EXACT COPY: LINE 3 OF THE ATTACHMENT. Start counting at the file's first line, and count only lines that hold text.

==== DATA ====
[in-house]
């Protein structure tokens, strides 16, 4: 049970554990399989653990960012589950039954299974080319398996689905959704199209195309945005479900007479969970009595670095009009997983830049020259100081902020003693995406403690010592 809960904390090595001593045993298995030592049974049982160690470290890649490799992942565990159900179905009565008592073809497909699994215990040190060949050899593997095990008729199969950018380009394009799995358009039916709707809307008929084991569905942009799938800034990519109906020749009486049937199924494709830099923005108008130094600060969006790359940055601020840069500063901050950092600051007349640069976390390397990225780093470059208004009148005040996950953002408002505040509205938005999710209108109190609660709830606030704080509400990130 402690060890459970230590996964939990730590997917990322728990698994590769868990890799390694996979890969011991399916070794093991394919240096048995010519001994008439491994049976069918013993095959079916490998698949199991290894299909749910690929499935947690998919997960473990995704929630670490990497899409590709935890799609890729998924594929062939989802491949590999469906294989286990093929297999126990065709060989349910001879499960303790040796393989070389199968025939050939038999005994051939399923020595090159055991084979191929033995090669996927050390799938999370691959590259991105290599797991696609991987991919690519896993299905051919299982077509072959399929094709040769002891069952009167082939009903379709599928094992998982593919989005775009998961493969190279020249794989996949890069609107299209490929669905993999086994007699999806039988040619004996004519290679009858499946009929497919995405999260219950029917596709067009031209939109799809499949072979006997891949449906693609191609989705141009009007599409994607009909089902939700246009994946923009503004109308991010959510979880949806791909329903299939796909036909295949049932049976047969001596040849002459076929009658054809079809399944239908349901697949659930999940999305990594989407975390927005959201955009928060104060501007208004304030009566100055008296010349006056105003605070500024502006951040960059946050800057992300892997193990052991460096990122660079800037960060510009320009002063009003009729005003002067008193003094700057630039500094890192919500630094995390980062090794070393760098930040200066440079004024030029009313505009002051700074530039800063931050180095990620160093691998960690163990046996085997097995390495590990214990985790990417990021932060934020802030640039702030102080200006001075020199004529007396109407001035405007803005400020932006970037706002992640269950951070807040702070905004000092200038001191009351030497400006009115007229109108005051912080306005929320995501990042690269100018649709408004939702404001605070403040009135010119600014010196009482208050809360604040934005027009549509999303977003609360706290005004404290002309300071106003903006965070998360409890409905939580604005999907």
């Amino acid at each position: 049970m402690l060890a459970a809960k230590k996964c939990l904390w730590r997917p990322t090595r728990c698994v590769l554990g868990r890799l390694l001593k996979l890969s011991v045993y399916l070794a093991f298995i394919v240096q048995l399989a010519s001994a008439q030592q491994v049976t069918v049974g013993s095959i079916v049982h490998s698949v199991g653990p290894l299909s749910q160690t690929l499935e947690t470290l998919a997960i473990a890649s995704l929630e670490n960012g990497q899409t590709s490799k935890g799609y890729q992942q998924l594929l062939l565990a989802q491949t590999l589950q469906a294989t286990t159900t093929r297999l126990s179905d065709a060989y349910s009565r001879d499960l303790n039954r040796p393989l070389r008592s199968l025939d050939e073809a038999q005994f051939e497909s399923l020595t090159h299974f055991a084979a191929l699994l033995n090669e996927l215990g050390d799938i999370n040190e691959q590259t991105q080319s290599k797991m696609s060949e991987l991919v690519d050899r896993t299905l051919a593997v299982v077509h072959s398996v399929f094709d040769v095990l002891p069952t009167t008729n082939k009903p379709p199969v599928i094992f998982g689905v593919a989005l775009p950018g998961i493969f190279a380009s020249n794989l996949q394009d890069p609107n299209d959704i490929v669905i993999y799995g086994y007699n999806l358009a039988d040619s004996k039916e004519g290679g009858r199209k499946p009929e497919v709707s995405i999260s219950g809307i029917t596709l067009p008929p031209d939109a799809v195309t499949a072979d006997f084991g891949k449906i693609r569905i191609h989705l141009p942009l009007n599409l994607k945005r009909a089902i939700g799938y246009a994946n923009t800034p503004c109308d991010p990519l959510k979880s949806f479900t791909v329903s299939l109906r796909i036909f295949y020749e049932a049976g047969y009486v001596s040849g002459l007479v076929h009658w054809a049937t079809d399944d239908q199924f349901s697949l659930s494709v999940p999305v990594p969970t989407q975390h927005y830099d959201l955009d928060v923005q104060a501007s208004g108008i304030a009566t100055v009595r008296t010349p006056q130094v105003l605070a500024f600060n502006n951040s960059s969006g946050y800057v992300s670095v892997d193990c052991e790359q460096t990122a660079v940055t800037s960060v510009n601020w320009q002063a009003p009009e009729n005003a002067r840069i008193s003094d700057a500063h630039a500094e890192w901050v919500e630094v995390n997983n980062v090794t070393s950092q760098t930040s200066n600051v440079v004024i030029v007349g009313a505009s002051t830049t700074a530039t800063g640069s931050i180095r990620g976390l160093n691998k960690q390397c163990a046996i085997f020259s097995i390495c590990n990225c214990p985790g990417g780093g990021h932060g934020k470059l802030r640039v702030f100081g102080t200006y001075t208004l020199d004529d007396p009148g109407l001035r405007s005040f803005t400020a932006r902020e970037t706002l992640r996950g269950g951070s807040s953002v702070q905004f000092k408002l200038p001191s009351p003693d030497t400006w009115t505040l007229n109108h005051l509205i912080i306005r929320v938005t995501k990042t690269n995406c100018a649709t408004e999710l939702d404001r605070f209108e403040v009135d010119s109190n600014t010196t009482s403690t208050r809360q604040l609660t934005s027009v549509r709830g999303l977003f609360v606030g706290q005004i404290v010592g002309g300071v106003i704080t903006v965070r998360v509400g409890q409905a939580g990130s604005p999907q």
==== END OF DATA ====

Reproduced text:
């Amino acid at each position: 049970m402690l060890a459970a809960k230590k996964c939990l904390w730590r997917p990322t090595r728990c698994v590769l554990g868990r890799l390694l001593k996979l890969s011991v045993y399916l070794a093991f298995i394919v240096q048995l399989a010519s001994a008439q030592q491994v049976t069918v049974g013993s095959i079916v049982h490998s698949v199991g653990p290894l299909s749910q160690t690929l499935e947690t470290l998919a997960i473990a890649s995704l929630e670490n960012g990497q899409t590709s490799k935890g799609y890729q992942q998924l594929l062939l565990a989802q491949t590999l589950q469906a294989t286990t159900t093929r297999l126990s179905d065709a060989y349910s009565r001879d499960l303790n039954r040796p393989l070389r008592s199968l025939d050939e073809a038999q005994f051939e497909s399923l020595t090159h299974f055991a084979a191929l699994l033995n090669e996927l215990g050390d799938i999370n040190e691959q590259t991105q080319s290599k797991m696609s060949e991987l991919v690519d050899r896993t299905l051919a593997v299982v077509h072959s398996v399929f094709d040769v095990l002891p069952t009167t008729n082939k009903p379709p199969v599928i094992f998982g689905v593919a989005l775009p950018g998961i493969f190279a380009s020249n794989l996949q394009d890069p609107n299209d959704i490929v669905i993999y799995g086994y007699n999806l358009a039988d040619s004996k039916e004519g290679g009858r199209k499946p009929e497919v709707s995405i999260s219950g809307i029917t596709l067009p008929p031209d939109a799809v195309t499949a072979d006997f084991g891949k449906i693609r569905i191609h989705l141009p942009l009007n599409l994607k945005r009909a089902i939700g799938y246009a994946n923009t800034p503004c109308d991010p990519l959510k979880s949806f479900t791909v329903s299939l109906r796909i036909f295949y020749e049932a049976g047969y009486v001596s040849g002459l007479v076929h009658w054809a049937t079809d399944d239908q199924f349901s697949l659930s494709v999940p999305v990594p969970t989407q975390h927005y830099d959201l955009d928060v923005q104060a501007s208004g108008i304030a009566t100055v009595r008296t010349p006056q130094v105003l605070a500024f600060n502006n951040s960059s969006g946050y800057v992300s670095v892997d193990c052991e790359q460096t990122a660079v940055t800037s960060v510009n601020w320009q002063a009003p009009e009729n005003a002067r840069i008193s003094d700057a500063h630039a500094e890192w901050v919500e630094v995390n997983n980062v090794t070393s950092q760098t930040s200066n600051v440079v004024i030029v007349g009313a505009s002051t830049t700074a530039t800063g640069s931050i180095r990620g976390l160093n691998k960690q390397c163990a046996i085997f020259s097995i390495c590990n990225c214990p985790g990417g780093g990021h932060g934020k470059l802030r640039v702030f100081g102080t200006y001075t208004l020199d004529d007396p009148g109407l001035r405007s005040f803005t400020a932006r902020e970037t706002l992640r996950g269950g951070s807040s953002v702070q905004f000092k408002l200038p001191s009351p003693d030497t400006w009115t505040l007229n109108h005051l509205i912080i306005r929320v938005t995501k990042t690269n995406c100018a649709t408004e999710l939702d404001r605070f209108e403040v009135d010119s109190n600014t010196t009482s403690t208050r809360q604040l609660t934005s027009v549509r709830g999303l977003f609360v606030g706290q005004i404290v010592g002309g300071v106003i704080t903006v965070r998360v509400g409890q409905a939580g990130s604005p999907q």